German Lost Art Foundation approves approximately 2.8 million Euros for 31 provenance research projects in the area of "Nazi-looted art" in the first round of funding in 2021
He was considered a close friend of Hitler, was very well connected in the Nazi state – and founder of today's German Hunting and Fishing Museum in Munich. Christian Weber, known as the "Tyrant of Munich," had initiated the founding of the "German Hunting Museum" in 1938 and ensured that the collection grew conspicuously, especially during the war years: through business trips to occupied France, through contacts with art dealers, but above all through his connections to high-ranking Nazi officials or the Gestapo. A provenance research project funded by the German Lost Art Foundation aims to clarify whether and which works of art and objects from the museum collection were looted or extorted, and how Weber personally enriched himself in the process. Some objects have already been identified as looted property from the possession of Jewish collectors, and 156 are currently considered to be possibly contaminated.
The project in Munich is one of 31 research projects in the field of Nazi-looted art that will be financially supported by the German Lost Art Foundation in Magdeburg in the first round of funding in 2021. On the recommendation of its advisory board, the board of the German Lost Art Foundation has approved around 2.8 million Euros for provenance research at museums, libraries, academic institutions and for six private applicants in this first round of applications in 2021.
Not only works of art will be investigated, but also books, for example: The Foundation Moses Mendelssohn Akademie Halberstadt, for example, is researching the provenance of an extensive bundle of thousands of books and loose sheets that was handed over to the foundation in 2018 in 20 Wehrmacht ammunition boxes and several moving boxes. Initial research suggests that the books were mostly owned by deported or emigrated Jews.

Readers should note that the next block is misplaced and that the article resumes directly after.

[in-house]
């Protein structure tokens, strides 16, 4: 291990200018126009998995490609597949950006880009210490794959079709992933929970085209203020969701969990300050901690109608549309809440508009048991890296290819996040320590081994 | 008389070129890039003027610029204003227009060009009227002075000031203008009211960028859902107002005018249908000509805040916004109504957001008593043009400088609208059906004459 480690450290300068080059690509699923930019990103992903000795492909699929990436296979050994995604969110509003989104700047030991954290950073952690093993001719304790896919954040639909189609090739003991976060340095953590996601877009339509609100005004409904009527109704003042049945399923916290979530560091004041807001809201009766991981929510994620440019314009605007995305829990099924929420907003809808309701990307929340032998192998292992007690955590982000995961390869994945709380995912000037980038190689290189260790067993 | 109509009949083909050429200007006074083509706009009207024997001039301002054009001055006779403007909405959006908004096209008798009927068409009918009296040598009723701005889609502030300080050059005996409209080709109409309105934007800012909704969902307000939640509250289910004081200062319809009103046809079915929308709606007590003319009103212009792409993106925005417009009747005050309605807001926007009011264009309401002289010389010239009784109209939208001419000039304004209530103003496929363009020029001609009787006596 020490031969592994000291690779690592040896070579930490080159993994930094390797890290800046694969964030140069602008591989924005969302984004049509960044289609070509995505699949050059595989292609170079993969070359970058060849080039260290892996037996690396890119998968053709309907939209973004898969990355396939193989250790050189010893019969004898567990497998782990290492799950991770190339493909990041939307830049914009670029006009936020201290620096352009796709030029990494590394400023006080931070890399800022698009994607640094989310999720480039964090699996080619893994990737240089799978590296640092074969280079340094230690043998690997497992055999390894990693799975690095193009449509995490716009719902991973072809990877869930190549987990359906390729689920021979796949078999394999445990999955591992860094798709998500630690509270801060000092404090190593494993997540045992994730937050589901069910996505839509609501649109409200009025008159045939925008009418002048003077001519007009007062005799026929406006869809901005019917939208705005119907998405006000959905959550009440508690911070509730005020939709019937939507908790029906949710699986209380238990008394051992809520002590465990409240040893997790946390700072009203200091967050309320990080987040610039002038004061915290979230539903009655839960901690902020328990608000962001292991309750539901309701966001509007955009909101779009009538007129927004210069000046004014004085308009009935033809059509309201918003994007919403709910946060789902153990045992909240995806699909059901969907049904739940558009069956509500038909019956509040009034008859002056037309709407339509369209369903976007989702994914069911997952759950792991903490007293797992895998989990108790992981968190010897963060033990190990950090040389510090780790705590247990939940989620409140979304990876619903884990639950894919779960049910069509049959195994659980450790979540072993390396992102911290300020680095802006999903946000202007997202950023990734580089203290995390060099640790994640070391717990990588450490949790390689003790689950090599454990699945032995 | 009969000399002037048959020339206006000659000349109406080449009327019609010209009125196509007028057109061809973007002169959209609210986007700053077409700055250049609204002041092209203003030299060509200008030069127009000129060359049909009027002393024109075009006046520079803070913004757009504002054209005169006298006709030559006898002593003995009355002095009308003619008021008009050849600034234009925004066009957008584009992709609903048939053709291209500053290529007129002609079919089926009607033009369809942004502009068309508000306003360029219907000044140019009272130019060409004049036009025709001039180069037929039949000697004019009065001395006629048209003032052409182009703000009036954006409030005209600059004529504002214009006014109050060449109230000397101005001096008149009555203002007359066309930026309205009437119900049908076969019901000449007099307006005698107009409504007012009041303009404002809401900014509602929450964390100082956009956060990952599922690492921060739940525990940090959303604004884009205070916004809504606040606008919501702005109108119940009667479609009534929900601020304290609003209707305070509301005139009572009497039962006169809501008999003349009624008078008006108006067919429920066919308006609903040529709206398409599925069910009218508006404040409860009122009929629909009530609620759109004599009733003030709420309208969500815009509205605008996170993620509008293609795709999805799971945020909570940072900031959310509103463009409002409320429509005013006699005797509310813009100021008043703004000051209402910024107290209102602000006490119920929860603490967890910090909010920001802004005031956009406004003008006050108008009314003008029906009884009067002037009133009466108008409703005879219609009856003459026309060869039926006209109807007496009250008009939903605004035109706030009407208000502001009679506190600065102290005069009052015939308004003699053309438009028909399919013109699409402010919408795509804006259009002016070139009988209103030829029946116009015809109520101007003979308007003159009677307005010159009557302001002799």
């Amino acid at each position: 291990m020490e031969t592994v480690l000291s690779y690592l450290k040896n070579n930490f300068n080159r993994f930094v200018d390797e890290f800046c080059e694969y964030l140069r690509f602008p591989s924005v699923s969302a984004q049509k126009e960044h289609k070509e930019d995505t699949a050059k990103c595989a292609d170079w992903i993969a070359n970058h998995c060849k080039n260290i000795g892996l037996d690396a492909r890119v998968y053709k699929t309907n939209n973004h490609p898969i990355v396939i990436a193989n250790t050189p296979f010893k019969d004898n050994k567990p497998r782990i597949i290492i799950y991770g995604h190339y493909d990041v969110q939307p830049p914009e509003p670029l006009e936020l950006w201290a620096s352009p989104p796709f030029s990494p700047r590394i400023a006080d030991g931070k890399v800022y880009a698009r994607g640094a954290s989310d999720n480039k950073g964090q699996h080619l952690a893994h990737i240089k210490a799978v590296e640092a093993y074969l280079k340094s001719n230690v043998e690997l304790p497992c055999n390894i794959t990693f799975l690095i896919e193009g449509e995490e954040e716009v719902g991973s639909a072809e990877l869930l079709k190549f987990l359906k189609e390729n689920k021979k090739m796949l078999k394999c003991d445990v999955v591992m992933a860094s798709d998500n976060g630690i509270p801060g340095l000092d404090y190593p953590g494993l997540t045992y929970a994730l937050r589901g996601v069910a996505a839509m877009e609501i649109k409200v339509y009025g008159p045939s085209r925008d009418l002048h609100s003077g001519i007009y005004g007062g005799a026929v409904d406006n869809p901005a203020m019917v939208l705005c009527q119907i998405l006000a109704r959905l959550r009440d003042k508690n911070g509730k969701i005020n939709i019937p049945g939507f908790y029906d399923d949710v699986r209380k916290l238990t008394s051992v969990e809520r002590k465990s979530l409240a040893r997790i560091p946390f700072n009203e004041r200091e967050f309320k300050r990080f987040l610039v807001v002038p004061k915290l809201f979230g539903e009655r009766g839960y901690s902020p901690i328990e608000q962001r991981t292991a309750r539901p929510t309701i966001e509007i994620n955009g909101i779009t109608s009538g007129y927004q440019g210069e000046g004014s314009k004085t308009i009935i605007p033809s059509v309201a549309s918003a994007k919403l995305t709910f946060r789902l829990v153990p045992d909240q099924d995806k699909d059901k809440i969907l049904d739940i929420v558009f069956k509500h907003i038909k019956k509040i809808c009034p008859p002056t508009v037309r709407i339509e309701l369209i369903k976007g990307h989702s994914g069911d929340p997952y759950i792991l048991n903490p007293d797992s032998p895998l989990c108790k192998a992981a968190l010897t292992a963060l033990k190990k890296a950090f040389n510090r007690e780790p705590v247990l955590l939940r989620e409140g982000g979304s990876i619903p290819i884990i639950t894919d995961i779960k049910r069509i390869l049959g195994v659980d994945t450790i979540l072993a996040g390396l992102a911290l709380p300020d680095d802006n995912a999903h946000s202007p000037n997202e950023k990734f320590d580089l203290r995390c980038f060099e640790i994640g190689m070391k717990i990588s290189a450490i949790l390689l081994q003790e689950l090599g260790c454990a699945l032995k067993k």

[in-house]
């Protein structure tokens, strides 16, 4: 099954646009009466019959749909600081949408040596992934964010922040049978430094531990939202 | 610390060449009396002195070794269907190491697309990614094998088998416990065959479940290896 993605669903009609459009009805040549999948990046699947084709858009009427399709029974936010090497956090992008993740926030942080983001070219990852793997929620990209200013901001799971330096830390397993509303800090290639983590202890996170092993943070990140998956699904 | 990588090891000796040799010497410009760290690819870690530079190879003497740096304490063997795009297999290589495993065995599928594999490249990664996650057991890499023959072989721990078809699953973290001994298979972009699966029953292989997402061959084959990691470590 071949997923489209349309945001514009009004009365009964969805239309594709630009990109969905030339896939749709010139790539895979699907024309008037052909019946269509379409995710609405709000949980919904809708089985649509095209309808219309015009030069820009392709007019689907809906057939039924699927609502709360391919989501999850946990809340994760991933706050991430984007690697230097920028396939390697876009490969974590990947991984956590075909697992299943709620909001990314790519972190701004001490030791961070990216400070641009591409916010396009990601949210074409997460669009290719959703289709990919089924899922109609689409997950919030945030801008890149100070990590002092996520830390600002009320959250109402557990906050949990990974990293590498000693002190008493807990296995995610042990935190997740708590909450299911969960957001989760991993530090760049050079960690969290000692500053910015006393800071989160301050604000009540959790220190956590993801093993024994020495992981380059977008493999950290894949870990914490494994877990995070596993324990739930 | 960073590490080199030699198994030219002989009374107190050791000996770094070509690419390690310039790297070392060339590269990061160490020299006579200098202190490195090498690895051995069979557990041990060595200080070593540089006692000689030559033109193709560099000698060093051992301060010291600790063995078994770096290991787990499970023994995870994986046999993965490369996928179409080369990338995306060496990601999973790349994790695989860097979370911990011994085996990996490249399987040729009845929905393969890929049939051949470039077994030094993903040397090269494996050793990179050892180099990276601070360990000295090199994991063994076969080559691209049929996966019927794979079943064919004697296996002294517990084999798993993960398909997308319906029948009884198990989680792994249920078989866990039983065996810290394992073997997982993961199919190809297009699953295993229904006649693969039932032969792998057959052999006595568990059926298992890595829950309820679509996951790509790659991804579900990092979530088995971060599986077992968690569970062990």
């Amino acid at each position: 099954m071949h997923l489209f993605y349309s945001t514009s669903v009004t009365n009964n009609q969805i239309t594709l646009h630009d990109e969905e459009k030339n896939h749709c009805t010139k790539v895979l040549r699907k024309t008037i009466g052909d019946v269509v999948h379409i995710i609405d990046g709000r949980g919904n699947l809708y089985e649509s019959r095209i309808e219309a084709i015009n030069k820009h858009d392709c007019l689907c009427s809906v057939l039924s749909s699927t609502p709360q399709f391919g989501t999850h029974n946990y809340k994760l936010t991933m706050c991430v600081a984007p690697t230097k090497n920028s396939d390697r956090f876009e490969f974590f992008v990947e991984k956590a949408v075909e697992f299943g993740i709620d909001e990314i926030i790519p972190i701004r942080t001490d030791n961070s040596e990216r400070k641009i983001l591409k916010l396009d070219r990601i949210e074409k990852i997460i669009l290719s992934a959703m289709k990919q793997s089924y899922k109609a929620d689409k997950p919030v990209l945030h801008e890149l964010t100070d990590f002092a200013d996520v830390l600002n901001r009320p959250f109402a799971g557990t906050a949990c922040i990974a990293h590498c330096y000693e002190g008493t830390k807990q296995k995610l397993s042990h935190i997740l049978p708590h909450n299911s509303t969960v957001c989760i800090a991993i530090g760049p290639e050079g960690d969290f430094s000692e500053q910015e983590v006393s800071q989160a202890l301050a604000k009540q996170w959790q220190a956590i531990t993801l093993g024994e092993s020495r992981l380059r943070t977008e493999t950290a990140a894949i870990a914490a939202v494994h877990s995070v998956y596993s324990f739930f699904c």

Museums and libraries are not the only ones investigating the origins of their holdings. Descendants of those persecuted are researching the history of their ancestors' scattered collections: Hagar Lev, great-granddaughter of the Jewish Munich bed feather manufacturer Karl Adler and his wife Emilie, is dedicated to reconstructing her great-grandfather's extensive art collection. Karl Adler was murdered in the Dachau concentration camp in 1938, and his collection of classical modernist works was confiscated and is now lost. The project aims to clarify the whereabouts of at least 130 works of art, but it is also intended to raise awareness of the services rendered to cultural life in Germany by persecuted, forgotten collectors like Karl Adler.
Since 2008, the federal and state governments have funded provenance research into looted Nazi property with a total of 39.6 million Euros, with which 391 projects have been realized to date. The German Lost Art Foundation in Magdeburg, which was founded by the federal government, the states and leading municipal associations on Jan. 1, 2015, is the central point of contact in Germany for issues relating to unlawfully confiscated cultural property. The Foundation receives institutional funding from the Federal Government Commissioner for Culture and the Media, from which it also receives funding for its projects. Applications for longer-term projects can be submitted by January 1 and June 1 of each year.
The German Lost Art Foundation not only funds research projects, it also documents cultural property losses in its publicly accessible database "Lost Art" as search and find reports. The Foundation presents the results of funded research projects in its research database "Proveana" at www.proveana.de.